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The winners are: CMB113, TBRETT73, LUNDY01, VICKIWEIGHTLOSS, and ARROW831. I'm thrilled to announce this week's giveaway: FIVE copies of the book Ravenous: A Food Lover’s Journey from Obsession to Freedom by Dayna Macy. When we shared an excerpt from the book earlier this month, the response was tremendous. Dayna herself was thrilled as well, and she'll be returning to the dailySpark with a new guest post very soon!
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Editor's Note: A few weeks ago, I read an article in Yoga Journal written by Dayna Macy. The recipes, fresh and healthy, with an attention to perfect portions and knowing when to say "enough," appealed to me. But what stood out more was the footnote that Macy had written a memoir about her liberation from a lifelong battle with food addiction. "Ravenous," I typed into the reading list I keep in my BlackBerry. A few days later I was on the phone with our editor at Hay House, going over some deadlines for the cookbook. I mentioned to her that I was looking for some new titles to feature on the blog. The first word out of her mouth: "Ravenous"! By week's end, I had connected with Dayna, fallen in love with the first few pages of her memoir (I finished it in one sitting over the weekend), and asked her if we could feature an excerpt on the dailySpark. Dayna, who's a huge fan of SparkPeople, eagerly agreed. Chapter 14, The Practice of Food, is among my favorite chapters in Ravenous: A Food Lover’s Journey from Obsession to Freedom. I hope you enjoy it as much as I did.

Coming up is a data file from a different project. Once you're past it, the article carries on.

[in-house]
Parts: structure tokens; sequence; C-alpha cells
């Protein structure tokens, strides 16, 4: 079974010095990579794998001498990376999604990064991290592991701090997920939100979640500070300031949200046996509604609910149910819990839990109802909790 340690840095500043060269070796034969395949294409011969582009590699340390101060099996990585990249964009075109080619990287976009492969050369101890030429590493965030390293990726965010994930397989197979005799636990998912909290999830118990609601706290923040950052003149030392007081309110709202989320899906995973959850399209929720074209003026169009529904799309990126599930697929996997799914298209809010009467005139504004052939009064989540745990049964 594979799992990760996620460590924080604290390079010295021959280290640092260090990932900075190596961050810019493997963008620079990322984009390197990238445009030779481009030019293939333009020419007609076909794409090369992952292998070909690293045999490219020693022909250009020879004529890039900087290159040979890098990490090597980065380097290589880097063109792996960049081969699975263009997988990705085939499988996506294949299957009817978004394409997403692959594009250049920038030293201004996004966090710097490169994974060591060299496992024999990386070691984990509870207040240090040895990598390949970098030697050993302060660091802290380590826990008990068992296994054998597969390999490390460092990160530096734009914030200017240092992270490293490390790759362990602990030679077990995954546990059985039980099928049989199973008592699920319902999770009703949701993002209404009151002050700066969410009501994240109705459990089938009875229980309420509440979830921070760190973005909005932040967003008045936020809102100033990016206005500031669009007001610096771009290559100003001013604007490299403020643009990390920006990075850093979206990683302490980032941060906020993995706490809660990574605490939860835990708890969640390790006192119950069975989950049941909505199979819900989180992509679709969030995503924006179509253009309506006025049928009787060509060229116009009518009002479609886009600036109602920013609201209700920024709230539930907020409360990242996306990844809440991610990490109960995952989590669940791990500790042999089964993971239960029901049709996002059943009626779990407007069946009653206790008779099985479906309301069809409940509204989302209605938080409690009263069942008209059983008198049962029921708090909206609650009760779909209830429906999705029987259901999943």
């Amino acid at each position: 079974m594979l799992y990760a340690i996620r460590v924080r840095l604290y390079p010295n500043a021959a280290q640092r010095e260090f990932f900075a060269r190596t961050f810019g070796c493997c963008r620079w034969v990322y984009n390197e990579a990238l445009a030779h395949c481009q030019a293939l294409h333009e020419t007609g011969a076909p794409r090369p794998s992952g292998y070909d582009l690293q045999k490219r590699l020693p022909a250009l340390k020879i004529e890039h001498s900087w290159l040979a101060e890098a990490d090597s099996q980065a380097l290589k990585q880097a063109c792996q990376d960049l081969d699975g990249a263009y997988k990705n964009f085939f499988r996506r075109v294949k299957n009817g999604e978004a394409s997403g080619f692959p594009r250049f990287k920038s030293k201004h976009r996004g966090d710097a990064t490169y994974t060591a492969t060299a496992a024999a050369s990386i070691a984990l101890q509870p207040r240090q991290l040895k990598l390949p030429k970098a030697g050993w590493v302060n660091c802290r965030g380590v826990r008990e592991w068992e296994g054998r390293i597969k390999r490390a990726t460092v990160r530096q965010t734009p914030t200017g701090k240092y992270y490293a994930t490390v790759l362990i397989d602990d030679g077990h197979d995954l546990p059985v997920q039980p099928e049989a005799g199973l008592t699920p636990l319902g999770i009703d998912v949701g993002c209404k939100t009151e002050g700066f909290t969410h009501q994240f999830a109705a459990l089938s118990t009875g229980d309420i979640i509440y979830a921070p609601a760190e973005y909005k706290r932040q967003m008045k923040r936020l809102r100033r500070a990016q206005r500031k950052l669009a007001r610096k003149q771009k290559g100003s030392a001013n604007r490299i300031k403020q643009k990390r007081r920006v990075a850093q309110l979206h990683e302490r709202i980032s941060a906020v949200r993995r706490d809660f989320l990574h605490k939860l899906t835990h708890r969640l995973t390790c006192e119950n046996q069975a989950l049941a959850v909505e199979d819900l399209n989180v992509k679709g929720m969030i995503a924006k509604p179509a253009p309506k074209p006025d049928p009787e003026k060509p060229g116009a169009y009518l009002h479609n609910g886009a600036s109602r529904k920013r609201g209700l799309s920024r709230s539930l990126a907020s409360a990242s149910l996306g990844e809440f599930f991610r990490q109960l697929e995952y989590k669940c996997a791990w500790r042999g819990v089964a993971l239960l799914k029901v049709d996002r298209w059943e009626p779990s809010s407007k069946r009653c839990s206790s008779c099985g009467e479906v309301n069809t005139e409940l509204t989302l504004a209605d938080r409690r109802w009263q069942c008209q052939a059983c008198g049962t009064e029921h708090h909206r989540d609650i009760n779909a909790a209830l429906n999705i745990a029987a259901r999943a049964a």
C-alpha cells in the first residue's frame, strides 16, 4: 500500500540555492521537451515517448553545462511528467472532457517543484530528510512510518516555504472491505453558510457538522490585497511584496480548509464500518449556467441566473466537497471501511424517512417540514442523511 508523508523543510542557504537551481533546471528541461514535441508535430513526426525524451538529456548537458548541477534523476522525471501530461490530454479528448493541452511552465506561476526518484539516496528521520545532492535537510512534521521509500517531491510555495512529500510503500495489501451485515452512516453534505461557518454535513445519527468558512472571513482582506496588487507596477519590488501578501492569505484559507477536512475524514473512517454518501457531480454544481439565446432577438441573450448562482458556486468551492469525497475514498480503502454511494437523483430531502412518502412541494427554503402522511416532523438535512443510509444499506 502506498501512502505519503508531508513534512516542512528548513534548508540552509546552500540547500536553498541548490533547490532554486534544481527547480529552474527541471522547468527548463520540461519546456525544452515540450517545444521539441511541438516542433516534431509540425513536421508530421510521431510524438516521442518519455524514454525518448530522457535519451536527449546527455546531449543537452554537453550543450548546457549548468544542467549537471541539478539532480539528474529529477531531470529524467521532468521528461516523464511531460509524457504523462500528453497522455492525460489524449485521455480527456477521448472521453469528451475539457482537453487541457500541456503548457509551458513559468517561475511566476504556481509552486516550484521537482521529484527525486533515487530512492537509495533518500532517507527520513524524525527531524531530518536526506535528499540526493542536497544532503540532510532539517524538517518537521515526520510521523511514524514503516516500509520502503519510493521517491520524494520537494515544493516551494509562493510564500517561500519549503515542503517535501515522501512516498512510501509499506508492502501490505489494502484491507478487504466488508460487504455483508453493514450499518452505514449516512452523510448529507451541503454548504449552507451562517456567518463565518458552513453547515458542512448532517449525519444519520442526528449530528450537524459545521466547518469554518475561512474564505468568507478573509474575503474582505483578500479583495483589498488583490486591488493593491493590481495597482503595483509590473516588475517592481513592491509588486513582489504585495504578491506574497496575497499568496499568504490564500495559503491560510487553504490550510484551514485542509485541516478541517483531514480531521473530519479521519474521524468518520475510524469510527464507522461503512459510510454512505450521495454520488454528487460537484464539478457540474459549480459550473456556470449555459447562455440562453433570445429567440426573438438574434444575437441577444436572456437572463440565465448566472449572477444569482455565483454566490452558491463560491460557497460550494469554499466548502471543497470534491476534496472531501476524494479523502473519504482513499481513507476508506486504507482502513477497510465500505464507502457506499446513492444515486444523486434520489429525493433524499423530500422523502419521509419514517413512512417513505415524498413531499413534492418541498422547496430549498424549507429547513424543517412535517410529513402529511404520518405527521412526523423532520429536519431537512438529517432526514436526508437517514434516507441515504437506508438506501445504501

By Dayna Macy
"Am I fat?"
I've never actually asked this question to another human being -- until now.
I'm sitting in the office of Dr. Linda Bacon, a nutrition professor in the Biology Department at City College of San Francisco and author of Health at Every Size. I'm here because I embrace the message of her book: don't wait to live your life—the perfect one you imagine you'll live one day in your perfect body. Live it now.
I want to make sure I've heard correctly. "You just said, I'm fat, right?"
She nods and says again, "yes." I'm silent. My hitherto unspoken weight hierarchy always began with thin, moved on to average, then on to chunky, then on to fat, and then finally, obese. I have always put myself in the chunky category, or its kinder, gentler cousin -- curvy. But never fat. Fat is another country, far away from where I live.
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